The good news is that you already have some pension benefits built up through your Armed Forces pension. While this will provide a useful pension for you, it won’t be enough to retire on.
It is understandable you’re confused about the range of pension options available to you.
Thankfully, there isn’t a huge difference between a stakeholder pension, personal pension and so-called low-cost self-invested personal pension (Sipp), and most modern plans will let you start and stop contributions if you need to – without any penalties.
You’ll typically find a personal pension has more investment options than a stakeholder pension and a Sipp will have more options than a personal pension. All three options have their merits.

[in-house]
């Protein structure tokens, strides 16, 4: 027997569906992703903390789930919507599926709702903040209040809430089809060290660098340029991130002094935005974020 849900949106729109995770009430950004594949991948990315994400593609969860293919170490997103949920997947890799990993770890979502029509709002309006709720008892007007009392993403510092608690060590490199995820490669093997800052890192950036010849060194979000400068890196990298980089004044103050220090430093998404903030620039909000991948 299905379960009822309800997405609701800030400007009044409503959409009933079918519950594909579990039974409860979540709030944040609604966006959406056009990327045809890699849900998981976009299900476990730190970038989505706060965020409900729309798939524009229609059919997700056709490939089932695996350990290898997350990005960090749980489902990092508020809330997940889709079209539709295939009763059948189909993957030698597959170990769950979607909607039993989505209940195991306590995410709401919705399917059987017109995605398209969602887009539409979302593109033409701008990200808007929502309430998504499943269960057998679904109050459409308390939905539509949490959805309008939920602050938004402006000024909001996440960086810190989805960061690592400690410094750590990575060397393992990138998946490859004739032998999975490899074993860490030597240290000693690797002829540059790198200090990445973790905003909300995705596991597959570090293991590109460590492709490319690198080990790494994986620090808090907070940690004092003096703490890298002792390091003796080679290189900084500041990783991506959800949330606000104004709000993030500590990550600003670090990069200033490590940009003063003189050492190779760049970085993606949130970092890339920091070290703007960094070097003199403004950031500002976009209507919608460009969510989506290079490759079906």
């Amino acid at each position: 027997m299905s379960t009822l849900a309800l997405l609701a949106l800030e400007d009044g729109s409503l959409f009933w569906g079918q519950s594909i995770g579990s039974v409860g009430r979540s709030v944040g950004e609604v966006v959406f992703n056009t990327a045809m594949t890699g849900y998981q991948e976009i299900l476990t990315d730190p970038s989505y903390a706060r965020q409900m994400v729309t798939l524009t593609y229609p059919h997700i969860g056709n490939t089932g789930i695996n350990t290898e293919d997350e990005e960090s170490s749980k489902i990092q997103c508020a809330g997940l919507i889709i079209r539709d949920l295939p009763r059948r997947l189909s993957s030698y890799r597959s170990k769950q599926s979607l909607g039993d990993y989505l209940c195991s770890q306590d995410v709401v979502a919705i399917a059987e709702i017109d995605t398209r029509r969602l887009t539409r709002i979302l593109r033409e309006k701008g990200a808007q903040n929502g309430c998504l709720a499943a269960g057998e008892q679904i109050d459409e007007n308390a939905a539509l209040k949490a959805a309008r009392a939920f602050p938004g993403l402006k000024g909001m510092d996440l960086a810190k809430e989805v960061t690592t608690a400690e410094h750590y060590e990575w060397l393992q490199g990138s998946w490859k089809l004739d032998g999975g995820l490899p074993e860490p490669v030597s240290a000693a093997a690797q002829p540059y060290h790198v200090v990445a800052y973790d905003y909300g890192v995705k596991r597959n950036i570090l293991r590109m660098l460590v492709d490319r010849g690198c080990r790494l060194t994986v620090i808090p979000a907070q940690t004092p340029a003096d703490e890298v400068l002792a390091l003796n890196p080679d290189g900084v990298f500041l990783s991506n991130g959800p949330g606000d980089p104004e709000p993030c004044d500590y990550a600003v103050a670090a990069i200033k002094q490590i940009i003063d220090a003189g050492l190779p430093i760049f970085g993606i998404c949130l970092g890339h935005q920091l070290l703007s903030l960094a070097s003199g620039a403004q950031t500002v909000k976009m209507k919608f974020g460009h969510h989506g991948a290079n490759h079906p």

If you’re not confident in making your own investment decisions, a straightforward choice is to select a stakeholder pension from a mainstream provider and then pick its default fund option. This approach should stop you going too far wrong.
f you want to pick your own investment funds, a personal pension from one of these companies or one of the other main providers should provide you with enough choice. Each of these products will provide a list of available funds with the level of risk and charges explained.
You always have the option to transfer to a Sipp in the future as your pension fund grows and if you want to have a wider range of investment options.
Patrick Connolly is a certified finanical planner for Chase de Vere.